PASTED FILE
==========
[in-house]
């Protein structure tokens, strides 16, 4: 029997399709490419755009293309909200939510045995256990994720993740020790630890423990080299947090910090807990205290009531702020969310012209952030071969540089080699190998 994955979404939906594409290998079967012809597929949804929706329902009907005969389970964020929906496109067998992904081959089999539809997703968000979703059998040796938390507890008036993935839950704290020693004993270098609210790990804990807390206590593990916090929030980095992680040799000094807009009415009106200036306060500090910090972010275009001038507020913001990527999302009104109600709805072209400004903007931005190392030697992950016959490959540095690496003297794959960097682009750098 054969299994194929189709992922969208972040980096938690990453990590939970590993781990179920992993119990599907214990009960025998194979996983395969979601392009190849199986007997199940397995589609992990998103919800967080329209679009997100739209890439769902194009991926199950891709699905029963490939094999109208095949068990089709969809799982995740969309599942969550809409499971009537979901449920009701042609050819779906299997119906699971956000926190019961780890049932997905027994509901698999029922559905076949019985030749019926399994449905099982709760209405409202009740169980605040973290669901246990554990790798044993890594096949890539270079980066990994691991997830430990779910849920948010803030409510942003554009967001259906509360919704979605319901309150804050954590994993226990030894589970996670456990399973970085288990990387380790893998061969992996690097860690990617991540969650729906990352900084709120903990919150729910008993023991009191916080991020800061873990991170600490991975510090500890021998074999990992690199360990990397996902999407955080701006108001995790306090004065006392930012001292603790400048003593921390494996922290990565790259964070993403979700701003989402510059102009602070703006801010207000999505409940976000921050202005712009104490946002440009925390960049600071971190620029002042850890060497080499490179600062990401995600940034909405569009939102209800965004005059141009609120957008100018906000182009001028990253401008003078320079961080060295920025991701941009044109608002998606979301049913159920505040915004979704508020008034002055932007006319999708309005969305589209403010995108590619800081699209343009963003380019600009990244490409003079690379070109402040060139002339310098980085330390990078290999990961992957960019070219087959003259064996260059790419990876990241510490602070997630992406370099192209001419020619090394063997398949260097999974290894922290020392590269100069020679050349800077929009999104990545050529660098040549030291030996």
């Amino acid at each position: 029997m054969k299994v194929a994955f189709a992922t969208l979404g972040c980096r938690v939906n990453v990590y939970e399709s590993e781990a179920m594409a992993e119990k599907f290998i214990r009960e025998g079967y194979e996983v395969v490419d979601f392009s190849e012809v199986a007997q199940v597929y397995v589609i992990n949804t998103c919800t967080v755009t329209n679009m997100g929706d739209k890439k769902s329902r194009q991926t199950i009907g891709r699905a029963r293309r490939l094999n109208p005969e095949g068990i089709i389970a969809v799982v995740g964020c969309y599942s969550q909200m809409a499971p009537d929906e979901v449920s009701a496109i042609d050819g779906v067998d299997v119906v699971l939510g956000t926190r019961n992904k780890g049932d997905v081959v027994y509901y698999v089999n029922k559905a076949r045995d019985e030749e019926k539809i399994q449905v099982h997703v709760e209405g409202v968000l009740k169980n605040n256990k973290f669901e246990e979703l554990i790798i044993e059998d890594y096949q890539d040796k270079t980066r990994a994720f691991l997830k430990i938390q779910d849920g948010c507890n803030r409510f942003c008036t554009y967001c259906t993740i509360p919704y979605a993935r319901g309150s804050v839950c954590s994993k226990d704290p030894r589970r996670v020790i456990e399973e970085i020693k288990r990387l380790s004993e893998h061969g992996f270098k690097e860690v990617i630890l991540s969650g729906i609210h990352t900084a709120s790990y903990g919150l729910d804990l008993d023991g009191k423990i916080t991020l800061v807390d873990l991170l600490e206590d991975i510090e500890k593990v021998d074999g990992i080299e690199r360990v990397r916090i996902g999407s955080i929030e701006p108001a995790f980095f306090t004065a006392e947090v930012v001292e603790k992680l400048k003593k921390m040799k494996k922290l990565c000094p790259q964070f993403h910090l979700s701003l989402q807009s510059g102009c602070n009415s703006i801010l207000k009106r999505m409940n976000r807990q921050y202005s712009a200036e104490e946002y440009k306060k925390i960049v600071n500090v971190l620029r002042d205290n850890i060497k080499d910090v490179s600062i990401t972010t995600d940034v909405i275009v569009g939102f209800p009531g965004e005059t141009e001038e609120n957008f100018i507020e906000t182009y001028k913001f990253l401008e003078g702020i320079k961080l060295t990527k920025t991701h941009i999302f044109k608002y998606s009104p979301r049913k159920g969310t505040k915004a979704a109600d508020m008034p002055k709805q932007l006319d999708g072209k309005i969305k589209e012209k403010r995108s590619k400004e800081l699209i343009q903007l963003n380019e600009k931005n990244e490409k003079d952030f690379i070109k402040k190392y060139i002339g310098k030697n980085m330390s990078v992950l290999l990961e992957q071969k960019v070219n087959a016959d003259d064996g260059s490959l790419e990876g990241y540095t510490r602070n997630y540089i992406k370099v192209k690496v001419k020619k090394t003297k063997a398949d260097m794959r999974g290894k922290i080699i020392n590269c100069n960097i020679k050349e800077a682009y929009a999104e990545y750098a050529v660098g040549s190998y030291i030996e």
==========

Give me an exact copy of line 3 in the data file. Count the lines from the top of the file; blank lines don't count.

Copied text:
């Amino acid at each position: 029997m054969k299994v194929a994955f189709a992922t969208l979404g972040c980096r938690v939906n990453v990590y939970e399709s590993e781990a179920m594409a992993e119990k599907f290998i214990r009960e025998g079967y194979e996983v395969v490419d979601f392009s190849e012809v199986a007997q199940v597929y397995v589609i992990n949804t998103c919800t967080v755009t329209n679009m997100g929706d739209k890439k769902s329902r194009q991926t199950i009907g891709r699905a029963r293309r490939l094999n109208p005969e095949g068990i089709i389970a969809v799982v995740g964020c969309y599942s969550q909200m809409a499971p009537d929906e979901v449920s009701a496109i042609d050819g779906v067998d299997v119906v699971l939510g956000t926190r019961n992904k780890g049932d997905v081959v027994y509901y698999v089999n029922k559905a076949r045995d019985e030749e019926k539809i399994q449905v099982h997703v709760e209405g409202v968000l009740k169980n605040n256990k973290f669901e246990e979703l554990i790798i044993e059998d890594y096949q890539d040796k270079t980066r990994a994720f691991l997830k430990i938390q779910d849920g948010c507890n803030r409510f942003c008036t554009y967001c259906t993740i509360p919704y979605a993935r319901g309150s804050v839950c954590s994993k226990d704290p030894r589970r996670v020790i456990e399973e970085i020693k288990r990387l380790s004993e893998h061969g992996f270098k690097e860690v990617i630890l991540s969650g729906i609210h990352t900084a709120s790990y903990g919150l729910d804990l008993d023991g009191k423990i916080t991020l800061v807390d873990l991170l600490e206590d991975i510090e500890k593990v021998d074999g990992i080299e690199r360990v990397r916090i996902g999407s955080i929030e701006p108001a995790f980095f306090t004065a006392e947090v930012v001292e603790k992680l400048k003593k921390m040799k494996k922290l990565c000094p790259q964070f993403h910090l979700s701003l989402q807009s510059g102009c602070n009415s703006i801010l207000k009106r999505m409940n976000r807990q921050y202005s712009a200036e104490e946002y440009k306060k925390i960049v600071n500090v971190l620029r002042d205290n850890i060497k080499d910090v490179s600062i990401t972010t995600d940034v909405i275009v569009g939102f209800p009531g965004e005059t141009e001038e609120n957008f100018i507020e906000t182009y001028k913001f990253l401008e003078g702020i320079k961080l060295t990527k920025t991701h941009i999302f044109k608002y998606s009104p979301r049913k159920g969310t505040k915004a979704a109600d508020m008034p002055k709805q932007l006319d999708g072209k309005i969305k589209e012209k403010r995108s590619k400004e800081l699209i343009q903007l963003n380019e600009k931005n990244e490409k003079d952030f690379i070109k402040k190392y060139i002339g310098k030697n980085m330390s990078v992950l290999l990961e992957q071969k960019v070219n087959a016959d003259d064996g260059s490959l790419e990876g990241y540095t510490r602070n997630y540089i992406k370099v192209k690496v001419k020619k090394t003297k063997a398949d260097m794959r999974g290894k922290i080699i020392n590269c100069n960097i020679k050349e800077a682009y929009a999104e990545y750098a050529v660098g040549s190998y030291i030996e």